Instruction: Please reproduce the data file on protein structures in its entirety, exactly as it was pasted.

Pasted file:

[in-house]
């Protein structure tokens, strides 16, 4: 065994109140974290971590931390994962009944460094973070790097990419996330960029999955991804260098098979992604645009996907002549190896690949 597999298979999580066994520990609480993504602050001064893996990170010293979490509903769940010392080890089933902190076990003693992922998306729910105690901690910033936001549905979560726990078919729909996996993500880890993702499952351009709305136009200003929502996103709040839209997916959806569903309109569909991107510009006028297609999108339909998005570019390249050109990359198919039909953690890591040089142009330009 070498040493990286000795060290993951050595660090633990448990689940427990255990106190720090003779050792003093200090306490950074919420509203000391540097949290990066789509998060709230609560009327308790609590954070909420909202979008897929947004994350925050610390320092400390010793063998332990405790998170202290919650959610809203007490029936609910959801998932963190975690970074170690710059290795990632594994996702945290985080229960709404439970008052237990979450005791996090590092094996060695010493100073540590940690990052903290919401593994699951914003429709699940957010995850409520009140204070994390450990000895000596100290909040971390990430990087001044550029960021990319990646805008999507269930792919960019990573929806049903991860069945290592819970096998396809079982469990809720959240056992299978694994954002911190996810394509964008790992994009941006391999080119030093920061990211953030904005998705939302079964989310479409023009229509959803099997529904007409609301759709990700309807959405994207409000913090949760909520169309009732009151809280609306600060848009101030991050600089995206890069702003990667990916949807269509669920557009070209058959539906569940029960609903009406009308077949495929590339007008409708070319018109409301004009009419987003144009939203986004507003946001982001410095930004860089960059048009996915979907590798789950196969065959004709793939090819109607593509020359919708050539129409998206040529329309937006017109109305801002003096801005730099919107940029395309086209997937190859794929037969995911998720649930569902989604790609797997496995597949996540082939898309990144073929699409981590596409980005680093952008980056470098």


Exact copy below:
[in-house]
């Protein structure tokens, strides 16, 4: 065994109140974290971590931390994962009944460094973070790097990419996330960029999955991804260098098979992604645009996907002549190896690949 597999298979999580066994520990609480993504602050001064893996990170010293979490509903769940010392080890089933902190076990003693992922998306729910105690901690910033936001549905979560726990078919729909996996993500880890993702499952351009709305136009200003929502996103709040839209997916959806569903309109569909991107510009006028297609999108339909998005570019390249050109990359198919039909953690890591040089142009330009 070498040493990286000795060290993951050595660090633990448990689940427990255990106190720090003779050792003093200090306490950074919420509203000391540097949290990066789509998060709230609560009327308790609590954070909420909202979008897929947004994350925050610390320092400390010793063998332990405790998170202290919650959610809203007490029936609910959801998932963190975690970074170690710059290795990632594994996702945290985080229960709404439970008052237990979450005791996090590092094996060695010493100073540590940690990052903290919401593994699951914003429709699940957010995850409520009140204070994390450990000895000596100290909040971390990430990087001044550029960021990319990646805008999507269930792919960019990573929806049903991860069945290592819970096998396809079982469990809720959240056992299978694994954002911190996810394509964008790992994009941006391999080119030093920061990211953030904005998705939302079964989310479409023009229509959803099997529904007409609301759709990700309807959405994207409000913090949760909520169309009732009151809280609306600060848009101030991050600089995206890069702003990667990916949807269509669920557009070209058959539906569940029960609903009406009308077949495929590339007008409708070319018109409301004009009419987003144009939203986004507003946001982001410095930004860089960059048009996915979907590798789950196969065959004709793939090819109607593509020359919708050539129409998206040529329309937006017109109305801002003096801005730099919107940029395309086209997937190859794929037969995911998720649930569902989604790609797997496995597949996540082939898309990144073929699409981590596409980005680093952008980056470098």